On the Record

The 2012 Chinese Leadership Transition

Cheng Li

Editor’s Note: On an episode of the U.S.-China Policy Foundation’s China Forum series, Cheng Li discusses the transition process of Chinese leadership, the political jockeying among the Communist Party elite, and the public’s response to the political changes within the country.

HOST: On today’s program, we’ll be assessing the upcoming Chinese leadership transition in the fall of 2012, with the 18th National Congress of the Communist Party taking place at this time. As we know, seven out of the nine current Standing Committee members will be reaching retirement age in this coming transition. The anticipation of the large turnover to the fifth, incoming generation of Chinese leadership has led to a great deal of speculation on how this might affect party policy and leadership as well as the rippling effect this may have on the U.S.-China relations.

So first of all, Dr. Li, I’d like to ask you to give our audience a brief overview on how often these transitions take place, and what is the process that occurs when top leadership positions are handed over.

CHENG LI: Well, this is what the Chinese called the generational transfer of power. Like elsewhere, generational change of power does not occur that often. In China, it’s only occured three times in the PRC history. The first time – two times, actually – ended up, sadly and tragically, with the cultural revolution for the first, and 1989 Tiananmen [Square] for the second. The third generational transfer of power took place nine years ago in 2002 at the 16th Party Congress, which was remarkably peaceful, institutionalized, and orderly.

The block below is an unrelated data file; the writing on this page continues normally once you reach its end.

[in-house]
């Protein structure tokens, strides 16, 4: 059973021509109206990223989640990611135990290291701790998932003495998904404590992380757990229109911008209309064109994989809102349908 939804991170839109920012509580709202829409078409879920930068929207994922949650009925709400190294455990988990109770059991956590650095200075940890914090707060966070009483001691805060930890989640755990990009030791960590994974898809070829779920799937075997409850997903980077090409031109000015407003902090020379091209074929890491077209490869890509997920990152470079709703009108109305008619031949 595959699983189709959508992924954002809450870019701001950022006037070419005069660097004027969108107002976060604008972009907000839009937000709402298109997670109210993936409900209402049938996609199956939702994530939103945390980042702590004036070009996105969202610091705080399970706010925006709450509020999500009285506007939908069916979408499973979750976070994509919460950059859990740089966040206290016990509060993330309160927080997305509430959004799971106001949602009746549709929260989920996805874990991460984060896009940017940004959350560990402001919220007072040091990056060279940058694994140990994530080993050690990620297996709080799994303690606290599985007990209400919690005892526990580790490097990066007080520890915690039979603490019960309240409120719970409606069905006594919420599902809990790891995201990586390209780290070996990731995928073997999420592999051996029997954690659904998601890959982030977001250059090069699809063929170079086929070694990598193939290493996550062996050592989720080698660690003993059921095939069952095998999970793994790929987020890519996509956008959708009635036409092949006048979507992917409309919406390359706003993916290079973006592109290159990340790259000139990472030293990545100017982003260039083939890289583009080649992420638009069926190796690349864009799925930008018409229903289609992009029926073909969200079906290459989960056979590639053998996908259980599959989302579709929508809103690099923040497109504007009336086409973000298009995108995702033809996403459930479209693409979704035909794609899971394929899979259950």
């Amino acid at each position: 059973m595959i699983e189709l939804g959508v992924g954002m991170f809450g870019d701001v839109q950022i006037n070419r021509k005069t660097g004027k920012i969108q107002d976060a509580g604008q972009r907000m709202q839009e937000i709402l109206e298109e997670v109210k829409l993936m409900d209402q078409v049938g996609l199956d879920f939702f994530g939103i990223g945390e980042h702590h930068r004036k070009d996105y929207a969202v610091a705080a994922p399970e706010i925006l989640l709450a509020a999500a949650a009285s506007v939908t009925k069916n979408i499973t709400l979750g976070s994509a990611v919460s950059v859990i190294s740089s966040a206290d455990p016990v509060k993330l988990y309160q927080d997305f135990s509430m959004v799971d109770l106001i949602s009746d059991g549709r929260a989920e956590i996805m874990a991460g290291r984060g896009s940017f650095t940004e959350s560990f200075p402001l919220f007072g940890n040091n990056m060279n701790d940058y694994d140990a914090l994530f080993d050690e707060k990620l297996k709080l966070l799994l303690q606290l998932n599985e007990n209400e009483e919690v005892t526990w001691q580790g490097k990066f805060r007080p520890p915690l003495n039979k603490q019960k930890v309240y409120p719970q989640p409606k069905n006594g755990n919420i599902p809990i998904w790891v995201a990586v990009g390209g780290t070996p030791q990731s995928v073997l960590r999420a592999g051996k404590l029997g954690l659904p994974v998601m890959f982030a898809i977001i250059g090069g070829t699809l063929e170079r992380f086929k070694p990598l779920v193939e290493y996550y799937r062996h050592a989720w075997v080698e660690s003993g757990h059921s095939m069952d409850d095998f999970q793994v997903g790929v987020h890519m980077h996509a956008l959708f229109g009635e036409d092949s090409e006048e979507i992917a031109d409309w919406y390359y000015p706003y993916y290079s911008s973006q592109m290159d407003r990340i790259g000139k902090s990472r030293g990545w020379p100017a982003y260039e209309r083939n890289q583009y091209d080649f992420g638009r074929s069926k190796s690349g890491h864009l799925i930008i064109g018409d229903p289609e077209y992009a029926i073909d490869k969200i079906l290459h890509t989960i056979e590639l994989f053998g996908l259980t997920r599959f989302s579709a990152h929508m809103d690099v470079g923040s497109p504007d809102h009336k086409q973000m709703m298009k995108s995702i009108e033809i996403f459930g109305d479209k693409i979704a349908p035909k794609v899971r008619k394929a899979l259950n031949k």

Now, this upcoming one will occur in a very interesting time. At least three things make this one particularly important.

The first one is what you just mentioned, that seven out of nine members of the Standing Committee – this is the most powerful decisionmaking body, the supreme decisionmaking body – will be changed. And also the same pattern in the government, in terms of the State Council: seven out of eight people highly likely will be replaced. Also, seven out ten members of the central military commission wll be replaced. So, that high level, with that kind of percentage is remarkable, or unprecedented.

Secondly, this is the time first time in modern history that China emerged as an economic superpower, or even the #2 most important economy. So, leadership change, and also possible policy change will have strong impact, not only to China, but also beyond the Chinese borders, particularly economic and social policy, and also foreign policy.

And thirdly, this leadership challenge occurs at a time when there’s a lot of change in Chinese society. There’s a growing resentment by various social groups – by middle class and poor people – and there is also serious concern about China’s future, and the direction – particularly, political direction – where China is heading.

Watch the full interview on the U.S.-China Policy Foundation’s YouTube channel »

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